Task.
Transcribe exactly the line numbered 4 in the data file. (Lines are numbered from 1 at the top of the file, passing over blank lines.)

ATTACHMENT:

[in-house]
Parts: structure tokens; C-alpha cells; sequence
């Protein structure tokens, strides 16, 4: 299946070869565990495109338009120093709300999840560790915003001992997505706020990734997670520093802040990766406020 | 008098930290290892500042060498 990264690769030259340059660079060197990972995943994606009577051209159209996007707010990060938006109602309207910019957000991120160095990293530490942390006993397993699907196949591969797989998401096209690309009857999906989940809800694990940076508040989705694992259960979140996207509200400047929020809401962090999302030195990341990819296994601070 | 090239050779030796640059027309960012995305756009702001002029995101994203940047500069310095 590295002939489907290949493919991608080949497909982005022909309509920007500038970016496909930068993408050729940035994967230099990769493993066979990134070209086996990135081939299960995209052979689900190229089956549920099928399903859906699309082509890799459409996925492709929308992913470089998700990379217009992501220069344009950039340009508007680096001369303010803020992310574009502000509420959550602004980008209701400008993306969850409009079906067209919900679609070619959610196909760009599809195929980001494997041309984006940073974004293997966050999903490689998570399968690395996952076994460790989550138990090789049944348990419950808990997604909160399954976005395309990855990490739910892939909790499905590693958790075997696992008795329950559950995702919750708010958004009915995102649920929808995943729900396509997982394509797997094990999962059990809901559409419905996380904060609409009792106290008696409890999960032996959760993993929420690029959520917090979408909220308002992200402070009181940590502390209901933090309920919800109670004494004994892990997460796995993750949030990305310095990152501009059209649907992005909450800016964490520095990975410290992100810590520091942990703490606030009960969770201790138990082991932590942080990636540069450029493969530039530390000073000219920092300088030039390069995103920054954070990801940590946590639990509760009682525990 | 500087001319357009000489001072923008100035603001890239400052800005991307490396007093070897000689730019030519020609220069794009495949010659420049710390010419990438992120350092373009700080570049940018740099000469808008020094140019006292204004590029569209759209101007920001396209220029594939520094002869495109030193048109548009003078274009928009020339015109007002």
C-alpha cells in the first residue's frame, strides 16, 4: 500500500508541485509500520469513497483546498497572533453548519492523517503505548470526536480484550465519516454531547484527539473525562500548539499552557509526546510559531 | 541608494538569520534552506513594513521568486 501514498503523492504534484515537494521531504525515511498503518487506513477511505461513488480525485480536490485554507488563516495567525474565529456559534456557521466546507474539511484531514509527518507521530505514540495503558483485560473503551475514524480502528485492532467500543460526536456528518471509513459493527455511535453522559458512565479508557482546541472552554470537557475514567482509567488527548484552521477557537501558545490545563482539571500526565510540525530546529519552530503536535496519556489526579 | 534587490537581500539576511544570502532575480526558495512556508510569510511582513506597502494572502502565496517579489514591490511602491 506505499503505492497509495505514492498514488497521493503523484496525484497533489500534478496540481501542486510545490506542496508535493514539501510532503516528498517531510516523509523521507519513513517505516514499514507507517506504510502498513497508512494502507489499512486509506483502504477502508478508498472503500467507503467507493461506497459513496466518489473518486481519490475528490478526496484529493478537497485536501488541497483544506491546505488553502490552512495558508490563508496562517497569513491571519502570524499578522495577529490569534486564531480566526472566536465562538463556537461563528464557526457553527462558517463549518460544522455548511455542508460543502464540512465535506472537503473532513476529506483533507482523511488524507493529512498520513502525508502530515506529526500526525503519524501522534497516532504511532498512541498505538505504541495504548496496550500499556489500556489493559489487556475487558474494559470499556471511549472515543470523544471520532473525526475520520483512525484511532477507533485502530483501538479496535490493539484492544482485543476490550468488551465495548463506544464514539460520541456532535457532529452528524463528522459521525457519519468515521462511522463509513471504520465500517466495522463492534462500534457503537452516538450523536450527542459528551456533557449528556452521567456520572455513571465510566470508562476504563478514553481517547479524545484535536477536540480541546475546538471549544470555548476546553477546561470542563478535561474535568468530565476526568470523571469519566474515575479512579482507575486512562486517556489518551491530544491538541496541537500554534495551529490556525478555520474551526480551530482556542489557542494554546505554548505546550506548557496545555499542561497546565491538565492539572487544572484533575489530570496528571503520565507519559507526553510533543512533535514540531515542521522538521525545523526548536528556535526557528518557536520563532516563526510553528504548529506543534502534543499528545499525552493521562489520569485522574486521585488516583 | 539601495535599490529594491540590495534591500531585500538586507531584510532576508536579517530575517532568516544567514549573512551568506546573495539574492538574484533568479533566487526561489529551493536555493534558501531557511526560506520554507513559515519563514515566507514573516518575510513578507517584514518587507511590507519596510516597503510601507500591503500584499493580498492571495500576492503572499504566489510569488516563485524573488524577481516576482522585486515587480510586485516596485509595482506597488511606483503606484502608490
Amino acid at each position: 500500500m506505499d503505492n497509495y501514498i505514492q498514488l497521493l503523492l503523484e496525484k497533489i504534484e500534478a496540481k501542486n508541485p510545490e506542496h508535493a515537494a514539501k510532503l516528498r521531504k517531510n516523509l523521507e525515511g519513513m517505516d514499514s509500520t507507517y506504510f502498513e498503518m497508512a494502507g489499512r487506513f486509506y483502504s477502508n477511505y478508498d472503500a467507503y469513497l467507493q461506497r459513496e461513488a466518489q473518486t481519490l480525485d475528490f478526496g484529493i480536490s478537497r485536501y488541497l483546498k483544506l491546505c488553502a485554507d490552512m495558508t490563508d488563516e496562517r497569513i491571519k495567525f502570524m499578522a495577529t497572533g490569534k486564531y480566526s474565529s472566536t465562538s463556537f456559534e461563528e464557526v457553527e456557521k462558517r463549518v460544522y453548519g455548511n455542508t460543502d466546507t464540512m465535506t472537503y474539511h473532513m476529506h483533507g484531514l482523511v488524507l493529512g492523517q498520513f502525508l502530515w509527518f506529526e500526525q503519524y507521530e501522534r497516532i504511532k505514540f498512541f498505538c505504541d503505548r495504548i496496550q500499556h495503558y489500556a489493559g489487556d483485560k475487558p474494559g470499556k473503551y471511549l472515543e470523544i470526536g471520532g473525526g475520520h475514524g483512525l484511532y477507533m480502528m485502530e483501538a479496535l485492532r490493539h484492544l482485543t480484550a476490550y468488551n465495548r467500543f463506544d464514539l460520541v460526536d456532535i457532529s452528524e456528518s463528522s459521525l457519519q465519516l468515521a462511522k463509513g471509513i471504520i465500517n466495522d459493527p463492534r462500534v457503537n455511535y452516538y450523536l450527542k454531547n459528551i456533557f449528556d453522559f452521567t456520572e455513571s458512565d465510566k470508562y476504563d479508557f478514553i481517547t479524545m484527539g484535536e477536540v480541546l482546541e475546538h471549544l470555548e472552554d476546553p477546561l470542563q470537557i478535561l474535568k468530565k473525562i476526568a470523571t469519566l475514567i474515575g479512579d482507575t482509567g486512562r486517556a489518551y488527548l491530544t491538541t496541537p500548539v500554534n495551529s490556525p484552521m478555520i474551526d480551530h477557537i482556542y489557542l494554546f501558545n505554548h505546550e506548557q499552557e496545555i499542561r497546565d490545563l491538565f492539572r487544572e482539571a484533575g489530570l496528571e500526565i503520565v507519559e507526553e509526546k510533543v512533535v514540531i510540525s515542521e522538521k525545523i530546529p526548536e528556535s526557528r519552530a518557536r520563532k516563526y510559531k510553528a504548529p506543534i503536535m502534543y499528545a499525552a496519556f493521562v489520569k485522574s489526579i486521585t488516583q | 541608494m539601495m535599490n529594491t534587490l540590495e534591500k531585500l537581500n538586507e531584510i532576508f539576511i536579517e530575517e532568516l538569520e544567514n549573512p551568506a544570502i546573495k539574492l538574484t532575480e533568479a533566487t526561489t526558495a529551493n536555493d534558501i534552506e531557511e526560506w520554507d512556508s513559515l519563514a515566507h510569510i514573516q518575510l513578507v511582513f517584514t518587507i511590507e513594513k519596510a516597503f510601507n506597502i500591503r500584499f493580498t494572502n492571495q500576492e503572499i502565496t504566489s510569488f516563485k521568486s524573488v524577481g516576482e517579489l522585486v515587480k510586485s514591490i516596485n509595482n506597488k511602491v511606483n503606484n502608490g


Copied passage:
C-alpha cells in the first residue's frame, strides 16, 4: 500500500508541485509500520469513497483546498497572533453548519492523517503505548470526536480484550465519516454531547484527539473525562500548539499552557509526546510559531 | 541608494538569520534552506513594513521568486 501514498503523492504534484515537494521531504525515511498503518487506513477511505461513488480525485480536490485554507488563516495567525474565529456559534456557521466546507474539511484531514509527518507521530505514540495503558483485560473503551475514524480502528485492532467500543460526536456528518471509513459493527455511535453522559458512565479508557482546541472552554470537557475514567482509567488527548484552521477557537501558545490545563482539571500526565510540525530546529519552530503536535496519556489526579 | 534587490537581500539576511544570502532575480526558495512556508510569510511582513506597502494572502502565496517579489514591490511602491 506505499503505492497509495505514492498514488497521493503523484496525484497533489500534478496540481501542486510545490506542496508535493514539501510532503516528498517531510516523509523521507519513513517505516514499514507507517506504510502498513497508512494502507489499512486509506483502504477502508478508498472503500467507503467507493461506497459513496466518489473518486481519490475528490478526496484529493478537497485536501488541497483544506491546505488553502490552512495558508490563508496562517497569513491571519502570524499578522495577529490569534486564531480566526472566536465562538463556537461563528464557526457553527462558517463549518460544522455548511455542508460543502464540512465535506472537503473532513476529506483533507482523511488524507493529512498520513502525508502530515506529526500526525503519524501522534497516532504511532498512541498505538505504541495504548496496550500499556489500556489493559489487556475487558474494559470499556471511549472515543470523544471520532473525526475520520483512525484511532477507533485502530483501538479496535490493539484492544482485543476490550468488551465495548463506544464514539460520541456532535457532529452528524463528522459521525457519519468515521462511522463509513471504520465500517466495522463492534462500534457503537452516538450523536450527542459528551456533557449528556452521567456520572455513571465510566470508562476504563478514553481517547479524545484535536477536540480541546475546538471549544470555548476546553477546561470542563478535561474535568468530565476526568470523571469519566474515575479512579482507575486512562486517556489518551491530544491538541496541537500554534495551529490556525478555520474551526480551530482556542489557542494554546505554548505546550506548557496545555499542561497546565491538565492539572487544572484533575489530570496528571503520565507519559507526553510533543512533535514540531515542521522538521525545523526548536528556535526557528518557536520563532516563526510553528504548529506543534502534543499528545499525552493521562489520569485522574486521585488516583 | 539601495535599490529594491540590495534591500531585500538586507531584510532576508536579517530575517532568516544567514549573512551568506546573495539574492538574484533568479533566487526561489529551493536555493534558501531557511526560506520554507513559515519563514515566507514573516518575510513578507517584514518587507511590507519596510516597503510601507500591503500584499493580498492571495500576492503572499504566489510569488516563485524573488524577481516576482522585486515587480510586485516596485509595482506597488511606483503606484502608490